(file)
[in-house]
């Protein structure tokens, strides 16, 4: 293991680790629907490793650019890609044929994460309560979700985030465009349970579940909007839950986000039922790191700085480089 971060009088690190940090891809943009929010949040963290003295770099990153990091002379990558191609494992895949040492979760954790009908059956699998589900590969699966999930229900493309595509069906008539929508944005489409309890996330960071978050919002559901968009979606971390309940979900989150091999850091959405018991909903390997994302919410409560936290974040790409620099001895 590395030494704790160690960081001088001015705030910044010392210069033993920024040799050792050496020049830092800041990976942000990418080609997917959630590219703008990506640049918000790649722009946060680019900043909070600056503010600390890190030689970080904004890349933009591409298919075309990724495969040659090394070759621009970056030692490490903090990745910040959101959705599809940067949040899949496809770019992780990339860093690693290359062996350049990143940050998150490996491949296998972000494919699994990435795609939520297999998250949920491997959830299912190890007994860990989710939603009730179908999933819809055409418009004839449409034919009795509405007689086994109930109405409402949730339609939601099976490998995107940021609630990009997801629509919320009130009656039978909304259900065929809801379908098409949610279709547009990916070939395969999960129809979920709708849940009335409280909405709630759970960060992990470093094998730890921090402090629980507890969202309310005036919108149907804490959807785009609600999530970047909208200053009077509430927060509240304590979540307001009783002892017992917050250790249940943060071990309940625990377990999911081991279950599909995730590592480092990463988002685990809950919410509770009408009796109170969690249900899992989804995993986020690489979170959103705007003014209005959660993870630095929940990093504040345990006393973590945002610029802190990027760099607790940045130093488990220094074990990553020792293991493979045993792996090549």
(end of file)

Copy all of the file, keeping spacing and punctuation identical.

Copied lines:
[in-house]
């Protein structure tokens, strides 16, 4: 293991680790629907490793650019890609044929994460309560979700985030465009349970579940909007839950986000039922790191700085480089 971060009088690190940090891809943009929010949040963290003295770099990153990091002379990558191609494992895949040492979760954790009908059956699998589900590969699966999930229900493309595509069906008539929508944005489409309890996330960071978050919002559901968009979606971390309940979900989150091999850091959405018991909903390997994302919410409560936290974040790409620099001895 590395030494704790160690960081001088001015705030910044010392210069033993920024040799050792050496020049830092800041990976942000990418080609997917959630590219703008990506640049918000790649722009946060680019900043909070600056503010600390890190030689970080904004890349933009591409298919075309990724495969040659090394070759621009970056030692490490903090990745910040959101959705599809940067949040899949496809770019992780990339860093690693290359062996350049990143940050998150490996491949296998972000494919699994990435795609939520297999998250949920491997959830299912190890007994860990989710939603009730179908999933819809055409418009004839449409034919009795509405007689086994109930109405409402949730339609939601099976490998995107940021609630990009997801629509919320009130009656039978909304259900065929809801379908098409949610279709547009990916070939395969999960129809979920709708849940009335409280909405709630759970960060992990470093094998730890921090402090629980507890969202309310005036919108149907804490959807785009609600999530970047909208200053009077509430927060509240304590979540307001009783002892017992917050250790249940943060071990309940625990377990999911081991279950599909995730590592480092990463988002685990809950919410509770009408009796109170969690249900899992989804995993986020690489979170959103705007003014209005959660993870630095929940990093504040345990006393973590945002610029802190990027760099607790940045130093488990220094074990990553020792293991493979045993792996090549």